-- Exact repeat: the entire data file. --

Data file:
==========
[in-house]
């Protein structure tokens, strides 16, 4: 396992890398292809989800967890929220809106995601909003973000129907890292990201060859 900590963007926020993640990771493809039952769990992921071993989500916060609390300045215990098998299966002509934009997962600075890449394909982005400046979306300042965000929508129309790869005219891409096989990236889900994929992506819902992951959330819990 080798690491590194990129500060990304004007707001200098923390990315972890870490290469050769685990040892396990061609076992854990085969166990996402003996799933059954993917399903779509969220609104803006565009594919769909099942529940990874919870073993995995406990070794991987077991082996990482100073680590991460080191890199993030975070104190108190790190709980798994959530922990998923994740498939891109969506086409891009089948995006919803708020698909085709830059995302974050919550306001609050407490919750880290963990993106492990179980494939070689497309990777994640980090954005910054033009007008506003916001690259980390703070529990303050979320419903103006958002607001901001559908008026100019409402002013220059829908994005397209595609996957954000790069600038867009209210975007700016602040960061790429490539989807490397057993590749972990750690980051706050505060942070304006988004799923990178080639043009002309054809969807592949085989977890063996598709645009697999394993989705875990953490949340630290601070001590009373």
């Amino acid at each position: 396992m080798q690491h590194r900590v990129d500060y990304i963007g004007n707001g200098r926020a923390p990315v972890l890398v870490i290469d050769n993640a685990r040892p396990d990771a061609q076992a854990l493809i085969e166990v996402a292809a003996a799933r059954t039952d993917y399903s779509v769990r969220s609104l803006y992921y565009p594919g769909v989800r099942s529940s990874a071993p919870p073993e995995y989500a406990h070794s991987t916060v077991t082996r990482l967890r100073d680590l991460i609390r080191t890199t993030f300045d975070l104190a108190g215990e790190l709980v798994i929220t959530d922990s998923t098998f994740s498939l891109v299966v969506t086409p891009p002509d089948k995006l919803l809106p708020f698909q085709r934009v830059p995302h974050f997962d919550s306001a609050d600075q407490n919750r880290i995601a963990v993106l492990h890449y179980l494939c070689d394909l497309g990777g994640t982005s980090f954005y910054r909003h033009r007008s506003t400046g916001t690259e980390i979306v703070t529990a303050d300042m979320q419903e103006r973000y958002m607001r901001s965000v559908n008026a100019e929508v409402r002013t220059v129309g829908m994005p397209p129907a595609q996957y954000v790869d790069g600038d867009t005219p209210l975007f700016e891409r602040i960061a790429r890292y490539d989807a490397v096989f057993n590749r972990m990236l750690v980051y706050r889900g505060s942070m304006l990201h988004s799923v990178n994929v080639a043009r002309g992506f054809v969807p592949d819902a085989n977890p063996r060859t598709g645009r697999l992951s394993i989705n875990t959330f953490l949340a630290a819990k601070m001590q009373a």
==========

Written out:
[in-house]
């Protein structure tokens, strides 16, 4: 396992890398292809989800967890929220809106995601909003973000129907890292990201060859 900590963007926020993640990771493809039952769990992921071993989500916060609390300045215990098998299966002509934009997962600075890449394909982005400046979306300042965000929508129309790869005219891409096989990236889900994929992506819902992951959330819990 080798690491590194990129500060990304004007707001200098923390990315972890870490290469050769685990040892396990061609076992854990085969166990996402003996799933059954993917399903779509969220609104803006565009594919769909099942529940990874919870073993995995406990070794991987077991082996990482100073680590991460080191890199993030975070104190108190790190709980798994959530922990998923994740498939891109969506086409891009089948995006919803708020698909085709830059995302974050919550306001609050407490919750880290963990993106492990179980494939070689497309990777994640980090954005910054033009007008506003916001690259980390703070529990303050979320419903103006958002607001901001559908008026100019409402002013220059829908994005397209595609996957954000790069600038867009209210975007700016602040960061790429490539989807490397057993590749972990750690980051706050505060942070304006988004799923990178080639043009002309054809969807592949085989977890063996598709645009697999394993989705875990953490949340630290601070001590009373």
């Amino acid at each position: 396992m080798q690491h590194r900590v990129d500060y990304i963007g004007n707001g200098r926020a923390p990315v972890l890398v870490i290469d050769n993640a685990r040892p396990d990771a061609q076992a854990l493809i085969e166990v996402a292809a003996a799933r059954t039952d993917y399903s779509v769990r969220s609104l803006y992921y565009p594919g769909v989800r099942s529940s990874a071993p919870p073993e995995y989500a406990h070794s991987t916060v077991t082996r990482l967890r100073d680590l991460i609390r080191t890199t993030f300045d975070l104190a108190g215990e790190l709980v798994i929220t959530d922990s998923t098998f994740s498939l891109v299966v969506t086409p891009p002509d089948k995006l919803l809106p708020f698909q085709r934009v830059p995302h974050f997962d919550s306001a609050d600075q407490n919750r880290i995601a963990v993106l492990h890449y179980l494939c070689d394909l497309g990777g994640t982005s980090f954005y910054r909003h033009r007008s506003t400046g916001t690259e980390i979306v703070t529990a303050d300042m979320q419903e103006r973000y958002m607001r901001s965000v559908n008026a100019e929508v409402r002013t220059v129309g829908m994005p397209p129907a595609q996957y954000v790869d790069g600038d867009t005219p209210l975007f700016e891409r602040i960061a790429r890292y490539d989807a490397v096989f057993n590749r972990m990236l750690v980051y706050r889900g505060s942070m304006l990201h988004s799923v990178n994929v080639a043009r002309g992506f054809v969807p592949d819902a085989n977890p063996r060859t598709g645009r697999l992951s394993i989705n875990t959330f953490l949340a630290a819990k601070m001590q009373a």